Shadows of the Empire by Steve Perry (1996, Bantam)
Shadows of the Empire is unique among Star Wars novels in that I can mention it to anyone with more than a casual interest in Star Wars and they know what I’m talking about, even if they don’t read Star Wars books. It’s also unique in that not everyone remembers it as a book. Many of the aforementioned folks to whom I mention Shadows will say “I played that game non-stop when I was a kid,” or “Those were some really fun comics; Boba Fett is badass,” or even, “I collected that entire line of action figures.”
Shadows was a multimedia project that included, as mentioned above, a video game, comics, and a line of action figures. There was even a junior novel and a soundtrack. The full-length novel, which I would consider the centerpiece of the project, was written by Steve Perry:
No, not of Journey. This guy:
The book, as I’d wager everyone reading this knows, takes place between Empire and Jedi, and follows Luke, Leia, Chewie, Lando the droids, and a new character, Dash Rendar, filling the vacant “surly smuggler” role. While an attempt is made to rescue Han from Boba Fett’s clutches in the early chapters, the primary action of the novel involves the group’s entanglement with Prince Xizor (that’s Shee-zor, not Zy-sor, as I’ve often heard). Xizor is the leader of a galaxy-wide criminal empire known as Black Sun, and a competitor with Darth Vader for the Emperor’s favor.
Leia eventually falls into Xizor’s clutches, and the book culminates in a straightforward “rescue the princess” plot, but, as in the movies, Leia never devolves into a helpless damsel. She does, however, look exactly the same as Carrie Fisher’s character from the 1987 B-movie, The Time Guardian.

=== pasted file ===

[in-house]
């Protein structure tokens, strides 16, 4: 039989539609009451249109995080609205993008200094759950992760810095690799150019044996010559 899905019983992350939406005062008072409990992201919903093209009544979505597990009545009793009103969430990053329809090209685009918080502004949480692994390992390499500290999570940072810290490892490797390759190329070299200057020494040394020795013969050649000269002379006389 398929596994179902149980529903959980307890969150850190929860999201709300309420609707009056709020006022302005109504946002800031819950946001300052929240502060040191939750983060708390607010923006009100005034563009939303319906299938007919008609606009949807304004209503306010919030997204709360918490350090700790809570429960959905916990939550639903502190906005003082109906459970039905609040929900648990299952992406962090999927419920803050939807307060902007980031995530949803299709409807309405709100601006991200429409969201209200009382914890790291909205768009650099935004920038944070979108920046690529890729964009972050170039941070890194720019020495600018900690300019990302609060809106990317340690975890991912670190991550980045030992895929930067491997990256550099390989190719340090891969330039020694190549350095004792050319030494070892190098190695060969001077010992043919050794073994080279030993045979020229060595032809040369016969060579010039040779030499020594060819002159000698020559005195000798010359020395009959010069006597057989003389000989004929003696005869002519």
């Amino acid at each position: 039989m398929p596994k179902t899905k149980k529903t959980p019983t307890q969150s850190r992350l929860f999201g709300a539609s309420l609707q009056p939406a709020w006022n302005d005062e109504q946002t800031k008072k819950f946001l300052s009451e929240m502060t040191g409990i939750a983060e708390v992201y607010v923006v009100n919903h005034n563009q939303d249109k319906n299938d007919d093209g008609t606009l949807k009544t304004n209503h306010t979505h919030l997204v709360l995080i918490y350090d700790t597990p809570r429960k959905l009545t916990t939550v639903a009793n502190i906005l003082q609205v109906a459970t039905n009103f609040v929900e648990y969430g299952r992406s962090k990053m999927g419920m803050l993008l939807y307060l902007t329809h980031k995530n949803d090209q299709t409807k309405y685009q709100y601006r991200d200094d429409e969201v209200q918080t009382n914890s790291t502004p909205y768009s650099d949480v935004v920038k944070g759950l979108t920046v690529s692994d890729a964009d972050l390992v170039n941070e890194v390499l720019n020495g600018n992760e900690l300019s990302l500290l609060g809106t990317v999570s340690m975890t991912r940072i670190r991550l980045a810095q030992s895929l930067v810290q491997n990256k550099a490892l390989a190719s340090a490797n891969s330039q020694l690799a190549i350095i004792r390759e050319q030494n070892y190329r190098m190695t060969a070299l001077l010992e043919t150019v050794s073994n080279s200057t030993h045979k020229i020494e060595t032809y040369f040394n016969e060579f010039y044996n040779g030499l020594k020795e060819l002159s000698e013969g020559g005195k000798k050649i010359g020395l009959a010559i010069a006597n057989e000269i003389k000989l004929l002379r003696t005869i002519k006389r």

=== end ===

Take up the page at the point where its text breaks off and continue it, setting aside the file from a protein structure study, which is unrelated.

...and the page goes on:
Shadows is an attempt to explore the previously unexplored year between the latter two installments of the Star Wars trilogy, and it is successful in doing so. Perry gets into Vader’s head and gives the reader a feel for the Dark Lord’s “weakness” as an imperfect servant of the dark side. We witness Luke’s transition from confusion and disillusionment at the end of Empire to the quiet self-assurance he possesses in Jedi.
The exploration of these existing characters is the most effective element of the book, but the new characters are welcome additions. Dash manages to not be too much like Han and Xizor is serviceably evil. Even Xizor’s human replica droid assistant, Guri, gets an interesting confrontation with Luke in the novel’s climax.
These elements, along with a seamless tonal blend of Empire and Jedi, make Shadows of the Empire a thoroughly enjoyable Star Wars novel, a great gateway into the expanded universe, and all-around recommendable.